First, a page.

International Journal of Exercise Science 16(4): 12-22, 2023. Hinge exercises are critical to building a balanced resistance training program in concert with ‘knee-dominant’ (e.g., squat, lunge) exercises. Biomechanical differences between various straight-legged hinge (SLH) exercises may alter muscle activation. For example, a Romanian deadlift (RDL) is a closed-chain SLH, while a reverse hyperextension (RH) is open-chain. Likewise, the RDL offers resistance via gravity while the cable pull-through (CP) offers redirected-resistance through a pulley. A deeper understanding of the potential impact of these biomechanical differences between these exercises may improve their application to specific goals. Participants completed repetition-maximum (RM) testing on the RDL, RH, and CP. On a follow-up visit, surface electromyography of the longissimus, multifidus, gluteus maximus, semitendinosus, and biceps femoris, muscles that contribute to lumbar/hip extension, was recorded. After a warm-up, participants completed maximal voluntary isometric contractions (MVICs) in each muscle. They then completed five repetitions of the RDL, RH, and CP at 50% of estimated one RM. Testing order was randomized. A one-way, repeated-measures ANOVA test was used in each muscle to compare activation (%MVIC) across the three exercises. Shifting from a gravity- (RDL) to a redirected-resistance (CP) SLH significantly decreased activation in the longissimus (-11.0%), multifidus (-14.1%), biceps femoris (-13.1%), and semitendinosus (-6.8%). Alternately, changing from a closed- (RDL) to an open-chain (RH) SLH significantly increased activation in the gluteus maximus (+19.5%), biceps femoris (+27.9%), and semitendinosus (+18.2). Alterations in the execution of a SLH can change muscle activation in lumbar/hip extensors.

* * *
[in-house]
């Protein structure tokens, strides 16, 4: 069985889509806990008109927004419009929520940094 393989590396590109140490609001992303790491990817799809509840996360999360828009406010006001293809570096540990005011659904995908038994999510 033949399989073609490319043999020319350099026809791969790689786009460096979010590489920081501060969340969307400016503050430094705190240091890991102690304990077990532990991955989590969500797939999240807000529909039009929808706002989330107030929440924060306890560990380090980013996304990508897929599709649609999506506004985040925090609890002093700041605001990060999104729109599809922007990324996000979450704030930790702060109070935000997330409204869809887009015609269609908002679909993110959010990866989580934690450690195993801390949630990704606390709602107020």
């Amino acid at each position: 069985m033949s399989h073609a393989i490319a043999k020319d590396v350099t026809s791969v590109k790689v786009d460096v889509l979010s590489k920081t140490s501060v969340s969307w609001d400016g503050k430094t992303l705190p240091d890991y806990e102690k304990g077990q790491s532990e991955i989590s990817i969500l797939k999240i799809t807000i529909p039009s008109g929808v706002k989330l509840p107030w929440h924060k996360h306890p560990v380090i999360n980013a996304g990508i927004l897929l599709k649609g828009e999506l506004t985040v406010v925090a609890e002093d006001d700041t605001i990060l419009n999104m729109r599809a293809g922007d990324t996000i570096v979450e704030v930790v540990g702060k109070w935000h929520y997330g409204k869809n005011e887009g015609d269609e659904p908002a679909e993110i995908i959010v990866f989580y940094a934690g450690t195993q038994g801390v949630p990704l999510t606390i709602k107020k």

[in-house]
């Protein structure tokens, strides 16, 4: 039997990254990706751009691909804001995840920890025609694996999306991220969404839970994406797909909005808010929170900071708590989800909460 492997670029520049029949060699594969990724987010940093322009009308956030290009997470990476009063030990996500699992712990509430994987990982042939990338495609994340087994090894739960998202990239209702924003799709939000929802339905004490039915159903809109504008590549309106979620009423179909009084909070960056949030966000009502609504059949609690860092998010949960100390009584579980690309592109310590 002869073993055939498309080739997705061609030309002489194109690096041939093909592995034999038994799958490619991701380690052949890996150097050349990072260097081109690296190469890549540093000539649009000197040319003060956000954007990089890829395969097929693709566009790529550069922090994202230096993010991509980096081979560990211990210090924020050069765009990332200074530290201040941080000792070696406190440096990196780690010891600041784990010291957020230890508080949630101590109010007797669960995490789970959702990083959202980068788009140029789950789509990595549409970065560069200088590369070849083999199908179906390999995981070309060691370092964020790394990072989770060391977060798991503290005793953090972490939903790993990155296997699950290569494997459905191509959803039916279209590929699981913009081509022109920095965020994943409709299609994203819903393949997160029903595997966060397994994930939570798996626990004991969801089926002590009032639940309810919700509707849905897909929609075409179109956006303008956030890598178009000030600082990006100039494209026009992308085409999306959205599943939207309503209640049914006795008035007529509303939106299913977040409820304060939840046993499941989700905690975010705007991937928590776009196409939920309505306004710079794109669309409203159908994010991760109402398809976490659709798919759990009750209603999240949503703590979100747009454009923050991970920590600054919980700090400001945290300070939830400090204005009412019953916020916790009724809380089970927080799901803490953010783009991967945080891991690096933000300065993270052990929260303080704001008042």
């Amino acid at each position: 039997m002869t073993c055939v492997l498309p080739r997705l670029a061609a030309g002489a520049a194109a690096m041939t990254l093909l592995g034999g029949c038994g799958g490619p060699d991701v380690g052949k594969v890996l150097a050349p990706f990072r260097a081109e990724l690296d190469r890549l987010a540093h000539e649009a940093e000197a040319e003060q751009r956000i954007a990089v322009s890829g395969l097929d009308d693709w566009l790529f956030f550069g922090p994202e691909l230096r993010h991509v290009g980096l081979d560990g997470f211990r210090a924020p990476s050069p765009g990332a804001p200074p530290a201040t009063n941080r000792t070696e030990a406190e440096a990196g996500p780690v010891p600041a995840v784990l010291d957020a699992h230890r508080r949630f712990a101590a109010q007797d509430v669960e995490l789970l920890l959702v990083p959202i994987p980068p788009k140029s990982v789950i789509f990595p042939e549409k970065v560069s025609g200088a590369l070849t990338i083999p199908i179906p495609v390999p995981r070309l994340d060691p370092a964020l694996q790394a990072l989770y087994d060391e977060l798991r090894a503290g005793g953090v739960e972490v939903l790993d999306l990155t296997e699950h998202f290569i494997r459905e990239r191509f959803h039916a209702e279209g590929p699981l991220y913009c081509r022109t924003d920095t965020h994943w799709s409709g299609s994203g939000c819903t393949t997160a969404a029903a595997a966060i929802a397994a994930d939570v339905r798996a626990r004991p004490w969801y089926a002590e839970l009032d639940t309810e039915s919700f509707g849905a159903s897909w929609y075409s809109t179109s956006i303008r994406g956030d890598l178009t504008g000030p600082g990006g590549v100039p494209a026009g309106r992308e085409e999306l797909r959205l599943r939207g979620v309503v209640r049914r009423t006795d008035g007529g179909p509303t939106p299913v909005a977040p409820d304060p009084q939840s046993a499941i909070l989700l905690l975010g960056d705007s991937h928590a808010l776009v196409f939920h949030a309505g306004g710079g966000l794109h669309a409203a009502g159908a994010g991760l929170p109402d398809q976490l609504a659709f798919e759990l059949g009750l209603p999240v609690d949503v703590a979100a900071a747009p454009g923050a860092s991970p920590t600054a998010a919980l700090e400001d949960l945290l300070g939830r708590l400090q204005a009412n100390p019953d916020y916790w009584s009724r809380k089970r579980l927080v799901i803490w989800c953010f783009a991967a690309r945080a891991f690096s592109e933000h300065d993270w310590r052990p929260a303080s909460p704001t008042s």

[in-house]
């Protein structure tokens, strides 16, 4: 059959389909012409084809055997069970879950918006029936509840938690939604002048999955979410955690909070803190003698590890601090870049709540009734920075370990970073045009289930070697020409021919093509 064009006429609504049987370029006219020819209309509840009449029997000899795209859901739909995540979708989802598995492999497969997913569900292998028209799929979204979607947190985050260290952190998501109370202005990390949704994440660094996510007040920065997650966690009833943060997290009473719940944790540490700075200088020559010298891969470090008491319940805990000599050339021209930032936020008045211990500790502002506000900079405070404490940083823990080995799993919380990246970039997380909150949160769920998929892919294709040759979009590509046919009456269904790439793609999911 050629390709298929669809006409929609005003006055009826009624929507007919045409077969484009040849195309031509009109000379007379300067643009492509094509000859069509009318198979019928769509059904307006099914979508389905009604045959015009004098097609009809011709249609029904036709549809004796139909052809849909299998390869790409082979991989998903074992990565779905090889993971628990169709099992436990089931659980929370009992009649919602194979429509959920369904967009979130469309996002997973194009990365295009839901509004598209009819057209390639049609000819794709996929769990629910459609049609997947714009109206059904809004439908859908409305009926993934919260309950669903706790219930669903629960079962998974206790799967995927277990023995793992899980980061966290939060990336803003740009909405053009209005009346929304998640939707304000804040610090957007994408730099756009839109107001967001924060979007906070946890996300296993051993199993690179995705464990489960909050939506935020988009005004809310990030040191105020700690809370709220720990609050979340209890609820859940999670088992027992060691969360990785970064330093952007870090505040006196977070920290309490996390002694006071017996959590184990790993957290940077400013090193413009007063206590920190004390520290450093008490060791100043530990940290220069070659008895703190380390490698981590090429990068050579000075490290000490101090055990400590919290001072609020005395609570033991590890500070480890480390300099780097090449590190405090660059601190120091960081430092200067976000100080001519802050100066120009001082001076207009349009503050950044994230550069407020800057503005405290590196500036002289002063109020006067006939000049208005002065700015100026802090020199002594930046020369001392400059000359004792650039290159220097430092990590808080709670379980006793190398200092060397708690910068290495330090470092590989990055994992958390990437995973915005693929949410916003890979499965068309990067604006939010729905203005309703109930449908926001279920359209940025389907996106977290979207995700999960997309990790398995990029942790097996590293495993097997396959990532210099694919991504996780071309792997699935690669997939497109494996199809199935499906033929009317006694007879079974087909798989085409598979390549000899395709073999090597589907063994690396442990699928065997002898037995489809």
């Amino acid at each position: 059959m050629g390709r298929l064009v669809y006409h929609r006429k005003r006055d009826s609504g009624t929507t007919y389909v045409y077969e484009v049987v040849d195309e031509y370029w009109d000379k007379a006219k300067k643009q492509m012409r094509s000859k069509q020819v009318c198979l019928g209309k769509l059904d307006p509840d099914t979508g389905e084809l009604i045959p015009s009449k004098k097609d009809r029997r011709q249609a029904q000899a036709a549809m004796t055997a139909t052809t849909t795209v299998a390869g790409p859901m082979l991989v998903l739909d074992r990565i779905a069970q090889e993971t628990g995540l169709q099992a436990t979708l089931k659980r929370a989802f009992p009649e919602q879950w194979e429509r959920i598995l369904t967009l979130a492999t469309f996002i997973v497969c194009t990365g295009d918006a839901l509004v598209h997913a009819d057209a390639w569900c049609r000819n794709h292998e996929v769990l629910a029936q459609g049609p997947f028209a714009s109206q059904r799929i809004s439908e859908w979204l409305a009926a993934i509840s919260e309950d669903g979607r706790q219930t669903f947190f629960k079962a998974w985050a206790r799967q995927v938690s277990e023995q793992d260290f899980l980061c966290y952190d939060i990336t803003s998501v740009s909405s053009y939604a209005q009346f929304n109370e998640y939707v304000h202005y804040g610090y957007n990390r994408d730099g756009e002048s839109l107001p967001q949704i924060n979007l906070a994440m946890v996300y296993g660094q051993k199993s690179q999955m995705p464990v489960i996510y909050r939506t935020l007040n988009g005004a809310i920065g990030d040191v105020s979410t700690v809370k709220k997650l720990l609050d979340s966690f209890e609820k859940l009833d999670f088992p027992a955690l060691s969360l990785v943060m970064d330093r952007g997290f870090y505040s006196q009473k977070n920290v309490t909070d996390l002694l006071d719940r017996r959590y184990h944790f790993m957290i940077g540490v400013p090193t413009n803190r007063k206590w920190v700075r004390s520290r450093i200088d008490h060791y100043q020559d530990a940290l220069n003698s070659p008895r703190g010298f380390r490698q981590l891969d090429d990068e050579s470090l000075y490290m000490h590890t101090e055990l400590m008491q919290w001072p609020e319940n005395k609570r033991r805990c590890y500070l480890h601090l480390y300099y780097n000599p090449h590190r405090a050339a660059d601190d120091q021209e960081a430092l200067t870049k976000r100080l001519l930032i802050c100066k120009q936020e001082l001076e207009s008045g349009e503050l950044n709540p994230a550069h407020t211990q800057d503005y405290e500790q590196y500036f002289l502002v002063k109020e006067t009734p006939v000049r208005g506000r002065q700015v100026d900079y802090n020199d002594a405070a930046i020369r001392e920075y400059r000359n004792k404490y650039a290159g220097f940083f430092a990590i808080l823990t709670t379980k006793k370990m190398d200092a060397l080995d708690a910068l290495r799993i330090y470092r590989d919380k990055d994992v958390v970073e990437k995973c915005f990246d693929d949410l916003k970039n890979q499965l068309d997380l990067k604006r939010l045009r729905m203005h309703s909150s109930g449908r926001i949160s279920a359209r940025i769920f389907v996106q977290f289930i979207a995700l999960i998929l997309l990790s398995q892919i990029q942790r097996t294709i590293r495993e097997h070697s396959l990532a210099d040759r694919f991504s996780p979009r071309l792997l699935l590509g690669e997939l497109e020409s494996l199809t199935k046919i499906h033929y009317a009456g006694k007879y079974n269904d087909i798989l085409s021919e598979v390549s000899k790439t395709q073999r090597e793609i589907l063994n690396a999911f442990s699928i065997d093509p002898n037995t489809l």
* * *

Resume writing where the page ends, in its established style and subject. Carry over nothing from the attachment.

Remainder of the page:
Dicus, Jeremy R.; Ellestad, Samuel H.; Sheaffer, Jesse E.; Weber, Carol A.; Novak, Noah C.; and Holmstrup, Michael E.
"A Comparison of Muscle Recruitment Across Three Straight-Legged, Hinge-Pattern Resistance Training Exercises,"
International Journal of Exercise Science: Vol. 16
4, Pages 12 - 22.
Available at: https://digitalcommons.wku.edu/ijes/vol16/iss4/1